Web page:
LABOUR IS DRAGGING the whole of the centre-left to an historic defeat and the selfish bastards don’t give a damn.
The latest Reid Research Poll, commissioned by TV3, puts Labour at 27.1 percent – its worst performance since 1996.
Fifteen years ago, however, Labour’s parlous polling didn’t matter so much because, overall, the centre-left was on a roll. With Jim Anderton’s Alliance and Winston Peters’ NZ First regularly polling between 15 and 20 percent apiece, the combined vote of the Opposition parties hovered around 60 percent of the electorate. In 1996, with the first MMP election looming, Jim Bolger’s National Government was staring down the barrel of a humiliating defeat.
That is most emphatically not the case now. Seven months out from the 2011 General Election it is the parties of the Right that can count on 60 percent-plus of the electorate’s support. And, as Kiwiblog’s David Farrar points out, the combined Labour-Green vote has fallen to a derisory 35 percent. Even if you throw in the 2.8 percent of centrist voters who support NZ First, the result falls well short of 40 percent.
What this means is that the centre-left is heading for an electoral catastrophe even worse than the disaster which befell it in 1990. (And before you all remind me that the 4th Labour Government wasn’t a centre-left government, for the purposes of this argument it’s enough that upwards of a third of the electorate still considered Labour to be a centre-left party.)
Now we must take into account that Chris Trotter comes from the hard left of the Labour Party. He's certainly no friend of those who were aligned to Sir Roger Douglas in the heady days of the late 1980's when Labour pursued an agende of economic reform. But this is an extraordinary outburst from Trotter, even by his standards.
Further on, he really puts the boot in - read on:
Now, John Key, Stephen Joyce and Gerry Brownlee are all pretty likeable guys – but they’re not that likeable. For roughly 15 percentage points of electoral support to have vacated the centre-left camp something else has to be going on. Much as we hate to admit it, what seems to be happening here is not so much a case of people running to something, as it is of people running from something.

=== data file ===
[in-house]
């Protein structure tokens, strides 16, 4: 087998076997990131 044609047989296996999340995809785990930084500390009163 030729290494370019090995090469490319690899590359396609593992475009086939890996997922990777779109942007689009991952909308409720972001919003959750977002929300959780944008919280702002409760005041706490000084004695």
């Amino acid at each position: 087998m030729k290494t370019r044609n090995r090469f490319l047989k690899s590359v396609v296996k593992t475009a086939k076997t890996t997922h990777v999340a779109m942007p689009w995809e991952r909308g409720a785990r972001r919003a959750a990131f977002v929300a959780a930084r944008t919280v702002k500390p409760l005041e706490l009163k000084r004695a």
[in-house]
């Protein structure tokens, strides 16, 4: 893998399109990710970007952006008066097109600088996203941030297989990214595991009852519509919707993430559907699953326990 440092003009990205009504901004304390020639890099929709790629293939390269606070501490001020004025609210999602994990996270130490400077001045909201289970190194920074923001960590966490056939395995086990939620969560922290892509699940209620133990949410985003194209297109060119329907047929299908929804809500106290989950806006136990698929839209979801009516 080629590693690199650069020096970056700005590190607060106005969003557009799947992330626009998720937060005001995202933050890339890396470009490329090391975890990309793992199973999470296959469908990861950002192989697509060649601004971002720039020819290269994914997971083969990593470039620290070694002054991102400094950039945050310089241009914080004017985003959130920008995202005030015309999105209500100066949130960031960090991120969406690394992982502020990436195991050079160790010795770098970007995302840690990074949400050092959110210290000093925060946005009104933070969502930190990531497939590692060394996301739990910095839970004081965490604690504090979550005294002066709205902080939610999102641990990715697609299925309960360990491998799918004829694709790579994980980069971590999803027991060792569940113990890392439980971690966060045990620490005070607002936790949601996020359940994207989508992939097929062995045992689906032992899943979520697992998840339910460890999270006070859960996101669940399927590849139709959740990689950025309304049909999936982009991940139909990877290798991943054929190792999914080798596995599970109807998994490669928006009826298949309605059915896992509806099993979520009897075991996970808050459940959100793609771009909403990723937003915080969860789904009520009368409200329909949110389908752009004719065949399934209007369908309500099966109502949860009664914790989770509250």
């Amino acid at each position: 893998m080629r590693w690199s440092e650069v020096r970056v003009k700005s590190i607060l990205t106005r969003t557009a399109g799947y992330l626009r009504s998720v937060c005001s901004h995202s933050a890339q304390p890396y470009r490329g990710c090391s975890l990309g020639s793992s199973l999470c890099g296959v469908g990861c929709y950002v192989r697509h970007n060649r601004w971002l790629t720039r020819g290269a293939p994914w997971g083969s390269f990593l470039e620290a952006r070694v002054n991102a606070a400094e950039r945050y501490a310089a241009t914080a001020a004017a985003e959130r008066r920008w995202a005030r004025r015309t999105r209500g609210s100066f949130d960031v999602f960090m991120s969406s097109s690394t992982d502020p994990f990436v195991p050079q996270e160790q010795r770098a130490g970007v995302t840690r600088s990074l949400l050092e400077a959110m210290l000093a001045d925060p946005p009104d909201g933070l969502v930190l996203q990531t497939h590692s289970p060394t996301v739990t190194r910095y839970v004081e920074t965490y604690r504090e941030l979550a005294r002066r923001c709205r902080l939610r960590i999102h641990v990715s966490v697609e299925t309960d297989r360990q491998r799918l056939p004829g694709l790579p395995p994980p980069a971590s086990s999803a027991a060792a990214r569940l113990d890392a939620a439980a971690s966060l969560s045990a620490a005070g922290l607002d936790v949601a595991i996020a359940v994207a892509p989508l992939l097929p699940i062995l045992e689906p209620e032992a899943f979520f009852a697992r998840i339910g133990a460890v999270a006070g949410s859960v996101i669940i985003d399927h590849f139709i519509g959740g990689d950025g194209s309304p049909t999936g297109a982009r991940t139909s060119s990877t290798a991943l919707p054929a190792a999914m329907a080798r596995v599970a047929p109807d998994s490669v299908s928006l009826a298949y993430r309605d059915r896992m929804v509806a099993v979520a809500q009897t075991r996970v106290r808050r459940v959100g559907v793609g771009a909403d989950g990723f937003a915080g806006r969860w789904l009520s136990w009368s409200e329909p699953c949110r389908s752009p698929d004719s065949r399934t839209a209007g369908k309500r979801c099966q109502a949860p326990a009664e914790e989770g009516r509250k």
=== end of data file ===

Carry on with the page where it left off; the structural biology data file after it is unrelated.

And what they are running from, comrades, is us – the centre-left.
They don’t like us and they don’t trust us. Why? Because long, long ago they got the very strong impression that we don’t like them.
We don’t like their values. We don’t approve of their culture. And we’re so infuriatingly certain that we know – so much better than they do themselves – what’s good for them.
We call them racists if they resist our bicultural programmes. We call them homophobes if they’re less than 100 percent supportive of queer culture. We call them sexist if they energetically celebrate all the delightful differences between men and women. We want their votes – you bet. But we would really rather do without the voters themselves.
Then, amazingly, we’re surprised and hurt when they turn away from us. In truth, what we should really be surprised about is how many ordinary Kiwis, in spite of our insufferable arrogance and condescension, still decide to stick with us!
And if you want to know why Phil Goff has become electoral poison it’s because he let these people down. For a moment there they thought he was going to turn Labour away from its effete social liberalism and back towards the robust proletarianism of yesteryear. But he didn’t. At the first sign of resistance from the social liberals in his caucus, he retreated. When push came to shove, Phil just didn’t have the balls.
In working-class New Zealand, if you step up for a fight, then you bloody-well-better throw a punch.
It's bad enough for Phil Goff that the pollsters are against him, the right-wing blogs are having a go, and he has to stage photogrpahs to convince the nation that his leadership is safe.
The reality of course is that Phil Goff's biggest critics are far closer to home. They're people like Chris Trotter, and like The Standard blogger Marty G who said at the weekend "I desperately, desperately want a Labour-led leftwing government at the end of this year. It fills me with dread to think what Christchurch and the rest of New Zealand will look like if National is allowed to plunder it for another three years. But I can’t go into battle for the Left’s ideals every day when our parliamentary representatives go and do this to us." They're also people like the Labour MP's who have been publicly identified as being under threat of losing their places in Parliament should Labour's woeful weekend poll result be replicated at the General Election.
Sadly for Labour, comments like those of Chris Trotter may turn out to be self-fulfilling prophesises, and they may actually exacerbate the party's dire situation. Phil Goff will not be heartened by Trotter's heartfelt rant, nor will be take any confort from 3News' report last night that only 15% of respondents to its latest poll believe that Labour can win the 2011 election, and that 55% of those who identfied themselves as Labour voters do not believe that Labour can win, with an additional 10% saying that they did not know if Labour could win.
Sunday's 3News poll was the one that Labour, and especially Phil Goff had been dreading. Chris Trotter's "selfish bastards" jibe must have Goff nearing the end of his tether, and will start the leadership chattering all over again.